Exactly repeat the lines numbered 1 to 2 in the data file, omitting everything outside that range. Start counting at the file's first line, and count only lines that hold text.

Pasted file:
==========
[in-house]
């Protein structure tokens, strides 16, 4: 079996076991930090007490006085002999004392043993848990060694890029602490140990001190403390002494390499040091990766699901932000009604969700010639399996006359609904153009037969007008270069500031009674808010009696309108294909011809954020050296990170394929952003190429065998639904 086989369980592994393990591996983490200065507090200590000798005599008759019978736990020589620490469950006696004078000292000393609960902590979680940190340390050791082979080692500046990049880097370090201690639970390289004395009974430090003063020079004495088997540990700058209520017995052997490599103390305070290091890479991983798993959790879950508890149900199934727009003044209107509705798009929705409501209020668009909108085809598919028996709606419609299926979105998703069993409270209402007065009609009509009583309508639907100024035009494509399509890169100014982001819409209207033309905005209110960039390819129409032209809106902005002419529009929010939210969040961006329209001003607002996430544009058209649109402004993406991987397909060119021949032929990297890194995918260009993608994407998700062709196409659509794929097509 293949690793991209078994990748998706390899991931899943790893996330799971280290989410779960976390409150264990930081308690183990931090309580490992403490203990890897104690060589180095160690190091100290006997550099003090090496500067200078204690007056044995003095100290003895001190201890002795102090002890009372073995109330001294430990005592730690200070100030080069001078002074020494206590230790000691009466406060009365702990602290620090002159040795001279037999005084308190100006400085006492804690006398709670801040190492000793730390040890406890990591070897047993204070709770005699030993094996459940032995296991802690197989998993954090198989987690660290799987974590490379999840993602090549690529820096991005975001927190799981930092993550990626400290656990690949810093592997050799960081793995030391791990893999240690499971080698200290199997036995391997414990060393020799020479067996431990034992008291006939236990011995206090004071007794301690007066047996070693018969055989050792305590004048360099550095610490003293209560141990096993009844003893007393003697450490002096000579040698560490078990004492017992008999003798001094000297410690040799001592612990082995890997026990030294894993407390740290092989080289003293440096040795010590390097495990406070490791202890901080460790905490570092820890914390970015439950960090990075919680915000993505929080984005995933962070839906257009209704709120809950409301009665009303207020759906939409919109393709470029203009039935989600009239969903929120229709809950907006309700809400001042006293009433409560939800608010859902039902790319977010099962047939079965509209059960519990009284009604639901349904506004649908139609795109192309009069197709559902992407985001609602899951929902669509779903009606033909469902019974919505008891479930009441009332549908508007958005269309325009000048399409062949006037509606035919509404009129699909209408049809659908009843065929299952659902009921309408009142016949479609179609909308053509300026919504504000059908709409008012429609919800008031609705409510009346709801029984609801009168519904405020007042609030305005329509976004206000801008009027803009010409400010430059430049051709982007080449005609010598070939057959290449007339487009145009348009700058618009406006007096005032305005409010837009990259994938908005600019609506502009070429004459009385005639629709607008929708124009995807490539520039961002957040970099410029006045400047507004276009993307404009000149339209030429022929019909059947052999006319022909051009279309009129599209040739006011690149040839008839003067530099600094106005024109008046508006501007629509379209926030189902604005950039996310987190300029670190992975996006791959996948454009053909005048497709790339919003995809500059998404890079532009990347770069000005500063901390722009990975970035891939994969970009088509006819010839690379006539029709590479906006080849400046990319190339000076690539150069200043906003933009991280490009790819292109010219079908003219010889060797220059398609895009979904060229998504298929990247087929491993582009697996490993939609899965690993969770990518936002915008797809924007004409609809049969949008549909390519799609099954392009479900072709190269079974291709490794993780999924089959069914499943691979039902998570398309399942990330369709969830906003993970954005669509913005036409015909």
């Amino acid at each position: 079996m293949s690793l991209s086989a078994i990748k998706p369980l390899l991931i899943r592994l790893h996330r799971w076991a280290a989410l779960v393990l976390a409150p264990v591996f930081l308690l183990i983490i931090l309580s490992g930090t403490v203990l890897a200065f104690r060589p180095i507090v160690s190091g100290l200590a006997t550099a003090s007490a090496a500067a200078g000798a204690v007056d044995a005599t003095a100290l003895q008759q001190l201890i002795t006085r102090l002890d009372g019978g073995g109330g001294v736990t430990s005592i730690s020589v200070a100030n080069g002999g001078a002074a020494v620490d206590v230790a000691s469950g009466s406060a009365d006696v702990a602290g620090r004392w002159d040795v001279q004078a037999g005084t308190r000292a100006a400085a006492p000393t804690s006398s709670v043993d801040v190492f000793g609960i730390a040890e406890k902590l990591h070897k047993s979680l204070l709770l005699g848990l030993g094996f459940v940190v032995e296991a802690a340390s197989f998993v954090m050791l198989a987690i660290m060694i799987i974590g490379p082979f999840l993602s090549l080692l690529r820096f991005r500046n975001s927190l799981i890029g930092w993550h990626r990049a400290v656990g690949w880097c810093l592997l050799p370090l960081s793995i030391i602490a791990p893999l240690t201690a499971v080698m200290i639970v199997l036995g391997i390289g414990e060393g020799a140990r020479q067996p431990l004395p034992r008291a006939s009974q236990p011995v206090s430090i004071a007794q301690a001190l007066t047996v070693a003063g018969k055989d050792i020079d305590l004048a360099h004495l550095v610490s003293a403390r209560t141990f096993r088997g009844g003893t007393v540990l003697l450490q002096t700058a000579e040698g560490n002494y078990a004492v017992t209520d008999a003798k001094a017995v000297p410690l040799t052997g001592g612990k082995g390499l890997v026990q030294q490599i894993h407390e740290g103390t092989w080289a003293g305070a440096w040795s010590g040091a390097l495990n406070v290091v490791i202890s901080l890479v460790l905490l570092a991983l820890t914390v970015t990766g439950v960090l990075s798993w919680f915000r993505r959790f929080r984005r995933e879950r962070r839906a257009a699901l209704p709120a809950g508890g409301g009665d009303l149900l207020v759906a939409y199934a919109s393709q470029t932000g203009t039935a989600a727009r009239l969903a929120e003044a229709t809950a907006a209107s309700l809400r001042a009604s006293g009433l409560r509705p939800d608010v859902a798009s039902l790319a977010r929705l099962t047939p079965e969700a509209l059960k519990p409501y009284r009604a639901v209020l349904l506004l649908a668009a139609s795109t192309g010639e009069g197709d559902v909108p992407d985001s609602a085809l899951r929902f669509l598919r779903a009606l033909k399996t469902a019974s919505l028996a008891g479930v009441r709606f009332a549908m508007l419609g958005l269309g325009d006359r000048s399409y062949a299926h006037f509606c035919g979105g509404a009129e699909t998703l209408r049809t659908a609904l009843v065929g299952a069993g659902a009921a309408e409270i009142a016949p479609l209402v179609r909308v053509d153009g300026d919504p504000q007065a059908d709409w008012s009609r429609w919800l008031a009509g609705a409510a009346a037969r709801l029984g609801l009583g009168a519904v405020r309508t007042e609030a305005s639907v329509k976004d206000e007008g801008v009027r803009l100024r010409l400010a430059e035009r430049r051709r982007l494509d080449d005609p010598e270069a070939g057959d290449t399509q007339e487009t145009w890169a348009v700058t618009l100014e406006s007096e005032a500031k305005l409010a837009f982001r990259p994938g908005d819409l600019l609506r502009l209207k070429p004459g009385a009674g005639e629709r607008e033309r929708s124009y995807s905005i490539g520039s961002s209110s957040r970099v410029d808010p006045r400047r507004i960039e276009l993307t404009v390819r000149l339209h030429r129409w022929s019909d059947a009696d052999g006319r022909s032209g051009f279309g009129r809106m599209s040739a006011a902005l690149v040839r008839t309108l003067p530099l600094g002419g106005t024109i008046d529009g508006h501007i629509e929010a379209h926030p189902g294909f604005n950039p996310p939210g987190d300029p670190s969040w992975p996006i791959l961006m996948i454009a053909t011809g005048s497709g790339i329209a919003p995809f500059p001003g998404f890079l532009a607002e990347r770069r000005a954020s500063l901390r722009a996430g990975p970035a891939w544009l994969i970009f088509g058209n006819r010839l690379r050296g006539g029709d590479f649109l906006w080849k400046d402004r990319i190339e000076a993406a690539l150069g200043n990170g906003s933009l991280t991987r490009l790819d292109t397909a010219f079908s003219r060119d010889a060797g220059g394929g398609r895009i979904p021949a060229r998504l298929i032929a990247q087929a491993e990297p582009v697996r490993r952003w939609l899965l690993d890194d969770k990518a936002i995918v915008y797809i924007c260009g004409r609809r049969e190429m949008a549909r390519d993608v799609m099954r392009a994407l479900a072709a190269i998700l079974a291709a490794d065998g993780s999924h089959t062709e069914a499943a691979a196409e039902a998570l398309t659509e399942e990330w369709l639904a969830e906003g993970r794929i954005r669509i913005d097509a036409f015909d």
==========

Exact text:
[in-house]
């Protein structure tokens, strides 16, 4: 079996076991930090007490006085002999004392043993848990060694890029602490140990001190403390002494390499040091990766699901932000009604969700010639399996006359609904153009037969007008270069500031009674808010009696309108294909011809954020050296990170394929952003190429065998639904 086989369980592994393990591996983490200065507090200590000798005599008759019978736990020589620490469950006696004078000292000393609960902590979680940190340390050791082979080692500046990049880097370090201690639970390289004395009974430090003063020079004495088997540990700058209520017995052997490599103390305070290091890479991983798993959790879950508890149900199934727009003044209107509705798009929705409501209020668009909108085809598919028996709606419609299926979105998703069993409270209402007065009609009509009583309508639907100024035009494509399509890169100014982001819409209207033309905005209110960039390819129409032209809106902005002419529009929010939210969040961006329209001003607002996430544009058209649109402004993406991987397909060119021949032929990297890194995918260009993608994407998700062709196409659509794929097509 293949690793991209078994990748998706390899991931899943790893996330799971280290989410779960976390409150264990930081308690183990931090309580490992403490203990890897104690060589180095160690190091100290006997550099003090090496500067200078204690007056044995003095100290003895001190201890002795102090002890009372073995109330001294430990005592730690200070100030080069001078002074020494206590230790000691009466406060009365702990602290620090002159040795001279037999005084308190100006400085006492804690006398709670801040190492000793730390040890406890990591070897047993204070709770005699030993094996459940032995296991802690197989998993954090198989987690660290799987974590490379999840993602090549690529820096991005975001927190799981930092993550990626400290656990690949810093592997050799960081793995030391791990893999240690499971080698200290199997036995391997414990060393020799020479067996431990034992008291006939236990011995206090004071007794301690007066047996070693018969055989050792305590004048360099550095610490003293209560141990096993009844003893007393003697450490002096000579040698560490078990004492017992008999003798001094000297410690040799001592612990082995890997026990030294894993407390740290092989080289003293440096040795010590390097495990406070490791202890901080460790905490570092820890914390970015439950960090990075919680915000993505929080984005995933962070839906257009209704709120809950409301009665009303207020759906939409919109393709470029203009039935989600009239969903929120229709809950907006309700809400001042006293009433409560939800608010859902039902790319977010099962047939079965509209059960519990009284009604639901349904506004649908139609795109192309009069197709559902992407985001609602899951929902669509779903009606033909469902019974919505008891479930009441009332549908508007958005269309325009000048399409062949006037509606035919509404009129699909209408049809659908009843065929299952659902009921309408009142016949479609179609909308053509300026919504504000059908709409008012429609919800008031609705409510009346709801029984609801009168519904405020007042609030305005329509976004206000801008009027803009010409400010430059430049051709982007080449005609010598070939057959290449007339487009145009348009700058618009406006007096005032305005409010837009990259994938908005600019609506502009070429004459009385005639629709607008929708124009995807490539520039961002957040970099410029006045400047507004276009993307404009000149339209030429022929019909059947052999006319022909051009279309009129599209040739006011690149040839008839003067530099600094106005024109008046508006501007629509379209926030189902604005950039996310987190300029670190992975996006791959996948454009053909005048497709790339919003995809500059998404890079532009990347770069000005500063901390722009990975970035891939994969970009088509006819010839690379006539029709590479906006080849400046990319190339000076690539150069200043906003933009991280490009790819292109010219079908003219010889060797220059398609895009979904060229998504298929990247087929491993582009697996490993939609899965690993969770990518936002915008797809924007004409609809049969949008549909390519799609099954392009479900072709190269079974291709490794993780999924089959069914499943691979039902998570398309399942990330369709969830906003993970954005669509913005036409015909």